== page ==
Severe Hypoglycemia Treatment has Changed. Help People with Diabetes have a Safer Rescue

Debbie Hinnen APN, CDCES, BC-ADM, FAAN, FADCES

Hypoglycemia definitions have been updated in the past few years. 

The American Diabetes Association (ADA) and the European Association for the Study of Diabetes (EASD), based on the international hypoglycemia study group have advised: 

  1. Level 1: Glucose Alert is still a glucose of 70mg.  Beta-adrenergic symptoms are noticeable by PWD and those around them:  shaky, sweaty, hungry, crabby.  And treatment is oral carbohydrates 

    a. The Rule of 15 is a long-standing guideline: 15 grams of carbohydrate, wait 15 minutes and recheck glucose level.  Then follow with a snack with complex carbohydrate/solid protein. 

  1. Level 2 is defined as a glucose level of 54mg 1,2 

    a. At this level PWD begin to have cognitive impairment. People can’t think well.  Remember, the brain functions on glucose only. 

    b. Oral carbohydrates may not be able to be used.  ADA recommends PWD at risk of glucose 54mg have glucagon prescribed and available. 

  1.  Level 3, is still called severe hypoglycemia.  There is no specific glucose level identified. 

    a. The PWD has cognitive/mental and/or physical impairment.  Assistance is needed to treat.  It is not safe to try to use oral carbohydrates. 

    b. Glucagon is the treatment for family, friends and caregivers to use.  The glucagon treatment is now easier to administer and works at essentially the same rate as the glucagon for injection that has to be reconstituted.  After treatment, call 911. 

    i. Glucagon treatments now available as 

    1. BAQSIMI: Lilly. 3mg Nasal spray.  Passively absorbed, even if someone has a cold. 4 
      a. Single dose, no needle, or reconstitution.  Approved for >4 years old. 
      b. Can be carried in heat or cold, but not stored >86 degrees.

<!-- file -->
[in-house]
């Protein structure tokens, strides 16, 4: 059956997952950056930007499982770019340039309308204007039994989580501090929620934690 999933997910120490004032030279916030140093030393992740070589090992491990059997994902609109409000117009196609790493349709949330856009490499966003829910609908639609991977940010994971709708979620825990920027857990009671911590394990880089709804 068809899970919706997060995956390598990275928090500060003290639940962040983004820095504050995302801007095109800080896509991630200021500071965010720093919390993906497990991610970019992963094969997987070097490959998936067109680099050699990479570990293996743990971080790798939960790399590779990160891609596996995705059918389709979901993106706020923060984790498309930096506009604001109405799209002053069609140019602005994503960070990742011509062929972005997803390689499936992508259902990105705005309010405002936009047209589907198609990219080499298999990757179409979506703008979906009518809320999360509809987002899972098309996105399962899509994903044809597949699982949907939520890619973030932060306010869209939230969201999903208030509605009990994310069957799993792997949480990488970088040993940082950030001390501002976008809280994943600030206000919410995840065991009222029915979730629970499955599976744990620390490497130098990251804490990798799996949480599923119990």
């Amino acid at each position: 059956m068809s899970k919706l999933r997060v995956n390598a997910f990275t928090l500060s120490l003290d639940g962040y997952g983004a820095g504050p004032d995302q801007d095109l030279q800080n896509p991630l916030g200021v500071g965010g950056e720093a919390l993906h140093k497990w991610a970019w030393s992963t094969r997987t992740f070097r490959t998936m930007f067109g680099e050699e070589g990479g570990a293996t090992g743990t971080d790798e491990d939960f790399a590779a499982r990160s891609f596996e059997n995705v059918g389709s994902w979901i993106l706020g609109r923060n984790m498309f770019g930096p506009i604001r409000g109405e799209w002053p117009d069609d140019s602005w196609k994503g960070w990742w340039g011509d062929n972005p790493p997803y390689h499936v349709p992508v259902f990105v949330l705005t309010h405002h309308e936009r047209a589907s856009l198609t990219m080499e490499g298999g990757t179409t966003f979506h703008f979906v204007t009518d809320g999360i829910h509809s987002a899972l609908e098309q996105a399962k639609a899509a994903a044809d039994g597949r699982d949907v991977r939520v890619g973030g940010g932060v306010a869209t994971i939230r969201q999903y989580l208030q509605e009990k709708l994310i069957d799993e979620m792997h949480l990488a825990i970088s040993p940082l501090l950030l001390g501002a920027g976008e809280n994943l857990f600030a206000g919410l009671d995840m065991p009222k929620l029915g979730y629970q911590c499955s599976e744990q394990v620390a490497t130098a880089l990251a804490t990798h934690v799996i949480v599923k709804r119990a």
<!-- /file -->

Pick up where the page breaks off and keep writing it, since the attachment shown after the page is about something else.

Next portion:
2. G-Voke Hypo Pen: Xeris pharmaceuticals 27g needle (not visible) (Similar to epi pen administration)3 
      a. 0.5 for <6 and <100 lb 
      b. 1.0 for >6 and >100 lb 
      c. Approved for >2 years old 
    3. G-Voke Pre-filled syringe.  Xeris 
  2. Zegalogue (dasiglucagon) Zealand, 2021. 5 
    a. 6 years and older for severe hypoglycemia 
    b. Auto injector and pre-filled syringe with 0.6mg single SC dosing 
    c. Storage 3 years if refrigerated, I year at 77degrees F is not refrigerated5 

The companies have co-pay cards for reducing out of pocket for PWD with commercial insurance. 

Patient education around hypoglycemia is important for PWD and their care givers.  It should include hypoglycemia symptoms and treatment.  Patients should identify what they can carry with them AT ALL times for treatments.  Assessment at every clinic visit is necessary to identify problems and change therapy when needed.  Hypoglycemia is scary, the treatment shouldn’t be….

See Debbie Hinnen speak at a 2022 Skin, Bones, Hearts & Private Parts CME Conference. Click here to find out where you can see her live and in-person!

References/Resources 

  1.  International Hypoglycemia Study Group 2017. www.Ihsgonline.com
  1. ADA. Diabetes Care. 2019;41(suppl 1):S1-S193 
  1.  https://www.gvokeglucagon.com/savings-and-support  
  1. BAQSIMI.com  Lilly Diabetes Solution Center: Helpline to assist with paying for insulin and Baqsimi. 833-808-1234 
  1. https://www.zegalogue.com/hcp/glucagon-analog/